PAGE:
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Not just in Lok Sabha, women absent from startups too; only 2% startups have women COOs

Source | The Economic Times

NEW DELHI: India’s new-age companies have an age-old problem. Like their older counterparts, they do not have enough women in leadership roles. The Economic Times commissioned a study of 187 startups in collaboration with talent assessment and analytics firm Jombay on Women in Startups and the findings are revealing.
Of all 500 founders at these 187 startups, there are just 39 women, or 8%. None of these startups has a woman as an externally hired CEO or leader. All the women CEOs in the survey happen to be cofounders or founders of the startup. And only 2% of these startups have hired women as chief operating officers (COOs).

The surveyed companies include startups that have raised venture financing in the past 24 months.

The presence of women improves, but stays low, in leadership roles across functions in startups. According to the study, close to 15% of startups have women heading marketing functions, while 17% have them in charge of sales and business development. About 11% of startups have women leaders in operations and 6% in client servicing. Only about 7% have women heading finance while less than 11% have women leaders in the product and technology divisions. The function that seems to lead in diversity is human resources – close to 24% startups have women as HR leads.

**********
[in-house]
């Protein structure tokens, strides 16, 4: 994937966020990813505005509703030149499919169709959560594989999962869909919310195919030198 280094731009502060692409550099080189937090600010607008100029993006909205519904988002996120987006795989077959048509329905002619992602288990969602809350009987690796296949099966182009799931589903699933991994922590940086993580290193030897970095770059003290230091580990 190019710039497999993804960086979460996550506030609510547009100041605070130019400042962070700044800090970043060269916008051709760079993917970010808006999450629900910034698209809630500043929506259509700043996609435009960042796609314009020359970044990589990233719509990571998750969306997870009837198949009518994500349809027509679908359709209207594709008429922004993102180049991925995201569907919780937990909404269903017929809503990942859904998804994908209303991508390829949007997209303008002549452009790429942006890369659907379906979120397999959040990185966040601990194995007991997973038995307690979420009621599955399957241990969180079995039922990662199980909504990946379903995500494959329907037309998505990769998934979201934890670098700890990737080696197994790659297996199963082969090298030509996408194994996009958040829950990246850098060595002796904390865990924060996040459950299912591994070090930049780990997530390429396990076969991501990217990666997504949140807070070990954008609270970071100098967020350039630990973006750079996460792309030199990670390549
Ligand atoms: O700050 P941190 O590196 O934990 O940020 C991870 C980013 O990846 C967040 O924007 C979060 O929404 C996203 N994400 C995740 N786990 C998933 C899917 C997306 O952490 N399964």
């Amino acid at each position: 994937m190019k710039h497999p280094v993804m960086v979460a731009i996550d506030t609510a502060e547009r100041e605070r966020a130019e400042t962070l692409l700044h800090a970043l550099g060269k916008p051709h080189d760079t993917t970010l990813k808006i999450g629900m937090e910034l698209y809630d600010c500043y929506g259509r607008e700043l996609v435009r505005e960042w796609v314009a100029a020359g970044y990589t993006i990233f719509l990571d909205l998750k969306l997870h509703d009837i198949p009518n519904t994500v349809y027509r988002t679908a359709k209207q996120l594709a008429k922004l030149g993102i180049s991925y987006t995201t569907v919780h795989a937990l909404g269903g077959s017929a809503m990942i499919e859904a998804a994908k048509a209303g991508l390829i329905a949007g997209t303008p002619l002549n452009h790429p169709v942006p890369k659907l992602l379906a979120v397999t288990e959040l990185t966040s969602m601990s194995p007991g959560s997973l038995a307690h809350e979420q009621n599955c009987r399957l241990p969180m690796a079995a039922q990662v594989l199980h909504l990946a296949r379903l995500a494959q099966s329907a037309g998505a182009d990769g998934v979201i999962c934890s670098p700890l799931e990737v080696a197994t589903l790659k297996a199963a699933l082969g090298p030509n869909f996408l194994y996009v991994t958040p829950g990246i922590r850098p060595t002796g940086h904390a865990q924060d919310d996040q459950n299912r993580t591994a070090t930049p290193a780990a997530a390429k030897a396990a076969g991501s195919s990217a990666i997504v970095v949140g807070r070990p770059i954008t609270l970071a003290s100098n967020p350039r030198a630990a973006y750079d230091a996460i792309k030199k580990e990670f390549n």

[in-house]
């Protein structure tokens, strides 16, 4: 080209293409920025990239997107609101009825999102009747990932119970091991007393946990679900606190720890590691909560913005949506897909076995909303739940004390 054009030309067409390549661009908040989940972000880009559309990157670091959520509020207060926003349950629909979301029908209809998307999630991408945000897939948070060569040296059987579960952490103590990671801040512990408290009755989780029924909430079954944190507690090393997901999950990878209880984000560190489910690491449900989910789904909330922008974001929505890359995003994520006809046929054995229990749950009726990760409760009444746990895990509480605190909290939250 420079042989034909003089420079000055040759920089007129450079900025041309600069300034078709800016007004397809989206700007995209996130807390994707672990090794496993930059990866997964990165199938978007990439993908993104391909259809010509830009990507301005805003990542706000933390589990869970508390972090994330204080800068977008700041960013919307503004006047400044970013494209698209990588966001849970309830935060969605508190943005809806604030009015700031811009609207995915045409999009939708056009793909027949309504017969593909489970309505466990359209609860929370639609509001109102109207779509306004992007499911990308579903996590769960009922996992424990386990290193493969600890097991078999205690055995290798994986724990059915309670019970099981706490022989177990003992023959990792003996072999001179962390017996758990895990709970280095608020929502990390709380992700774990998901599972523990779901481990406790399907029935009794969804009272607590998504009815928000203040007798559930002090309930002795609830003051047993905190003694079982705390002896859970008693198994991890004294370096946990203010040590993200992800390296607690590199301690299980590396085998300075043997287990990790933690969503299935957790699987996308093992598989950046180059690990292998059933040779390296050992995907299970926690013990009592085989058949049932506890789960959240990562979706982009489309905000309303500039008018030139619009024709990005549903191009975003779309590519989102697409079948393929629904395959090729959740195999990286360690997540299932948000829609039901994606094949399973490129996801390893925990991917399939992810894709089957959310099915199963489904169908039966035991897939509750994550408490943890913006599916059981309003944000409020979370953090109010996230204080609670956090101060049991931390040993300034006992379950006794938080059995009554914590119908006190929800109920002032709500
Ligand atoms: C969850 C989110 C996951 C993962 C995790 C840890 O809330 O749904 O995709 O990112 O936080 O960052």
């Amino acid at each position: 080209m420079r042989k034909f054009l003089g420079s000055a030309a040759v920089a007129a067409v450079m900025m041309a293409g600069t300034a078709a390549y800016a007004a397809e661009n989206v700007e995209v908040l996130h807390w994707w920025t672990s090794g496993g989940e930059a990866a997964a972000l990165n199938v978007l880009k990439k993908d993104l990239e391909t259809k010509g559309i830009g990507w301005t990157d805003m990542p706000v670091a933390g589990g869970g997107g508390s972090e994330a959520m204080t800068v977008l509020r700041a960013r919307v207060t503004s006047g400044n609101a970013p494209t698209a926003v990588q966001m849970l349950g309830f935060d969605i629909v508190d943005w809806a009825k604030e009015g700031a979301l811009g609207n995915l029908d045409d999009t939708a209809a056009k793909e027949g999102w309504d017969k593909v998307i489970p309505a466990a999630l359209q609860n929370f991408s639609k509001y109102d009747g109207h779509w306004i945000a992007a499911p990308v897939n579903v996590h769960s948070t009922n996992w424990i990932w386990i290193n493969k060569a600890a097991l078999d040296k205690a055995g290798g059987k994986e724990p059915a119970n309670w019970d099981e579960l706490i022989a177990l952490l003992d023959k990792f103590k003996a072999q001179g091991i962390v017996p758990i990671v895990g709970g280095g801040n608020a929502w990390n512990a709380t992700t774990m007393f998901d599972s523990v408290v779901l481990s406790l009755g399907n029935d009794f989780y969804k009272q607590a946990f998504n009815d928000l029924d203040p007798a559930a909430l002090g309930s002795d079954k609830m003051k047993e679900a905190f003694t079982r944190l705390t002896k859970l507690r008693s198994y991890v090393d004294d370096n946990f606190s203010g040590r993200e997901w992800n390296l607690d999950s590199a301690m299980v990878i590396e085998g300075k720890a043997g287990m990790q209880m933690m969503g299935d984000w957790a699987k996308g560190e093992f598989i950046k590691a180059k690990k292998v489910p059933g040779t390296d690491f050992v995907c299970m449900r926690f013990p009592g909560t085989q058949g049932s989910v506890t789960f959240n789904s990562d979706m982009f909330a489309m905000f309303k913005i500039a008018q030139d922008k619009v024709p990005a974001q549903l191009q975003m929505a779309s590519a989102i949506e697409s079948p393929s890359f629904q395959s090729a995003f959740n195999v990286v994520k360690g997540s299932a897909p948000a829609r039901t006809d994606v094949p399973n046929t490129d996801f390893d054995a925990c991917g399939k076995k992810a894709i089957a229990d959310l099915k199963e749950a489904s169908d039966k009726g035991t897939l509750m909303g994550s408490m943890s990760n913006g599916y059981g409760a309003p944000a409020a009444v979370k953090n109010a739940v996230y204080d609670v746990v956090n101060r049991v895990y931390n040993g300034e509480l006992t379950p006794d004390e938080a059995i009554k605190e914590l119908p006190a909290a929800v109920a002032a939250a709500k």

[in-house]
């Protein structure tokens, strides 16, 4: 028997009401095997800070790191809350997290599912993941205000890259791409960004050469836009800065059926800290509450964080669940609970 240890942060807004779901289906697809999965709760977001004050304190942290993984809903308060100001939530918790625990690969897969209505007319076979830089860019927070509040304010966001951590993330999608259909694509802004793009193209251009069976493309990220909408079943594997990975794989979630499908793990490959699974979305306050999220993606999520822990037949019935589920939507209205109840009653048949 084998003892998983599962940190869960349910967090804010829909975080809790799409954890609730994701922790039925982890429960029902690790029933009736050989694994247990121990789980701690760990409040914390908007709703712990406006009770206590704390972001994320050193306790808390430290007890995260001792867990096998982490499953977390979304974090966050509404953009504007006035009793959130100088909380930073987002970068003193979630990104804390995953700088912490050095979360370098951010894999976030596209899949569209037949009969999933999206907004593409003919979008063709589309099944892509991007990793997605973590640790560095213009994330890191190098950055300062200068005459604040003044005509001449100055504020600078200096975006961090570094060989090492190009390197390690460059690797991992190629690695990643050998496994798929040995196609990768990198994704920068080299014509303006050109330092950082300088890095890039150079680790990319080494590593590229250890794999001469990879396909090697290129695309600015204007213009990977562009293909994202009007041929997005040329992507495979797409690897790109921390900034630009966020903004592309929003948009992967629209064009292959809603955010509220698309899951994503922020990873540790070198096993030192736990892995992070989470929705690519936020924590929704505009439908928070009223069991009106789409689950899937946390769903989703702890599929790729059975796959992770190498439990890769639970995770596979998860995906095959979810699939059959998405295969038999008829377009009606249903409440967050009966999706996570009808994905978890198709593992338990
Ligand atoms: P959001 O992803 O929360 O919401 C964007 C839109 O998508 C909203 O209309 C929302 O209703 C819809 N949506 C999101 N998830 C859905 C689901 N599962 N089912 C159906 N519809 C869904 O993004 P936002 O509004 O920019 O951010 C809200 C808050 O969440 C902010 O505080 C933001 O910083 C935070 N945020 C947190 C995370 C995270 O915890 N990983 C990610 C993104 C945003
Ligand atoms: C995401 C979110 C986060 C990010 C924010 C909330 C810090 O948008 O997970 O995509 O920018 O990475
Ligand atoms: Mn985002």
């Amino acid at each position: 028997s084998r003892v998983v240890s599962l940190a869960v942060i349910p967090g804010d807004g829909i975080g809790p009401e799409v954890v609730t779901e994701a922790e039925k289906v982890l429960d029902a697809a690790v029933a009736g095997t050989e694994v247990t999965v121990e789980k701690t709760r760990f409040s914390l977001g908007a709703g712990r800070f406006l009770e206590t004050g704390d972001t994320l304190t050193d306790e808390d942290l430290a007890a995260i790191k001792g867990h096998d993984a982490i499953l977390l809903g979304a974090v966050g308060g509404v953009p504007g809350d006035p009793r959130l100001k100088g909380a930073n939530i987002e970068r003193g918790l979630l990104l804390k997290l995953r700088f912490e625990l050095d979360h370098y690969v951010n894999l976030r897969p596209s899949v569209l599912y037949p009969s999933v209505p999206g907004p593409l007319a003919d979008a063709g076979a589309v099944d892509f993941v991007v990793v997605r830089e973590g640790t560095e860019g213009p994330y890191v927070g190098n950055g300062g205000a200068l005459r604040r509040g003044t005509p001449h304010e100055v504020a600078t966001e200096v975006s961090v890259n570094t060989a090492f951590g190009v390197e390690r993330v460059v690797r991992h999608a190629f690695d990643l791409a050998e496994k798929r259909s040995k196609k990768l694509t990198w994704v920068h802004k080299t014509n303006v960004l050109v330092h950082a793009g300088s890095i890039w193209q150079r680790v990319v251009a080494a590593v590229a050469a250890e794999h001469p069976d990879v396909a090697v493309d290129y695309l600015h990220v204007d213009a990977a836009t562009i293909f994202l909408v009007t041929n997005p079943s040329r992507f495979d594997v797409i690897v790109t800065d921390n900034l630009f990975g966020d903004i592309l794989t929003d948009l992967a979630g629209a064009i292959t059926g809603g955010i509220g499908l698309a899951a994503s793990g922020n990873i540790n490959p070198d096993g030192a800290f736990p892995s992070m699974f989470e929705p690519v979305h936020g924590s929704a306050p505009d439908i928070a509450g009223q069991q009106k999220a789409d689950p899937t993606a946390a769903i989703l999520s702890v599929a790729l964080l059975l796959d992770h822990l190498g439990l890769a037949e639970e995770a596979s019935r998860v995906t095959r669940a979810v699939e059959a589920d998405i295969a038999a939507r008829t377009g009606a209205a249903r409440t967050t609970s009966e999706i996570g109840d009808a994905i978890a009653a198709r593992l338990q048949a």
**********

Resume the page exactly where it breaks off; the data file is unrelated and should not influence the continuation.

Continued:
Across corporate India, the percentage of women on average across leadership roles is in single digits – 8% for CEO and COO roles. This improves to about 14% for functional heads.

Startups, headhunters and venture capitalists that ET spoke to offered various reasons for the low numbers of women in leadership positions at startups. These ranged from gender diversity not being a priority for this set of young companies to the startup culture not being conducive to women at work. Things may not change for a while, said one of them.

“Diversity in startups is an issue in Silicon Valley too. India is no different,” said Sandeep Murthy, cofounder of Lightbox Ventures. “Hiring at startups does not yet take into account improving diversity numbers in leadership roles as there is a hurry to rope in talent. Only once the leadership talent pool for startups broadens would the diversity issue get resolved. This may take some years.”

Most Indian businesses are male dominated anyway, and that’s the catchment area startups hire from. Jombay CEO Mohit Gundecha said more than 80% of startups are founded by men, so they will hire those like themselves. Naturally the number of men hired in an early, core team and in turn as CXOs is higher.

“Many startups founded by men include techies and hackers, who tend to subconsciously build a startup culture suitable to men which could be less welcoming to women (i.e., even simple things like no separate washrooms for women),” said Gundecha.

Headhunters said while startups are not overly averse to hiring women leaders, it’s not top of the mind for them. “Diversity is not a priority for these companies,” said Pallavi Kathuria, who leads the Asia-Pacific technology practice for leadership advisory firm Egon Zehnder.

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